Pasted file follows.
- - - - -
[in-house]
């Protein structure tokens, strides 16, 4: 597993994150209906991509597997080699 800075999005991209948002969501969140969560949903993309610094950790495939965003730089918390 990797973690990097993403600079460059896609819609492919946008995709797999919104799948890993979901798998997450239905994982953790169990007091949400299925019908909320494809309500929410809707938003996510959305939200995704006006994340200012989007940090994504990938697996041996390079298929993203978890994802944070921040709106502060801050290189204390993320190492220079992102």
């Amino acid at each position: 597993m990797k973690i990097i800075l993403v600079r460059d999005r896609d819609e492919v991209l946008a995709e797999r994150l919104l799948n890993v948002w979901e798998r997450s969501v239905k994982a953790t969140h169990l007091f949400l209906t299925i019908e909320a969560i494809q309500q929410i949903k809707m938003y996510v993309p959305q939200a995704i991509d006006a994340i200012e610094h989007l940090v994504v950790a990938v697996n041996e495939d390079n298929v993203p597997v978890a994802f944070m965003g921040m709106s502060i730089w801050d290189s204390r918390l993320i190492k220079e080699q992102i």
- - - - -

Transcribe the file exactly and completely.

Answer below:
[in-house]
């Protein structure tokens, strides 16, 4: 597993994150209906991509597997080699 800075999005991209948002969501969140969560949903993309610094950790495939965003730089918390 990797973690990097993403600079460059896609819609492919946008995709797999919104799948890993979901798998997450239905994982953790169990007091949400299925019908909320494809309500929410809707938003996510959305939200995704006006994340200012989007940090994504990938697996041996390079298929993203978890994802944070921040709106502060801050290189204390993320190492220079992102």
């Amino acid at each position: 597993m990797k973690i990097i800075l993403v600079r460059d999005r896609d819609e492919v991209l946008a995709e797999r994150l919104l799948n890993v948002w979901e798998r997450s969501v239905k994982a953790t969140h169990l007091f949400l209906t299925i019908e909320a969560i494809q309500q929410i949903k809707m938003y996510v993309p959305q939200a995704i991509d006006a994340i200012e610094h989007l940090v994504v950790a990938v697996n041996e495939d390079n298929v993203p597997v978890a994802f944070m965003g921040m709106s502060i730089w801050d290189s204390r918390l993320i190492k220079e080699q992102i």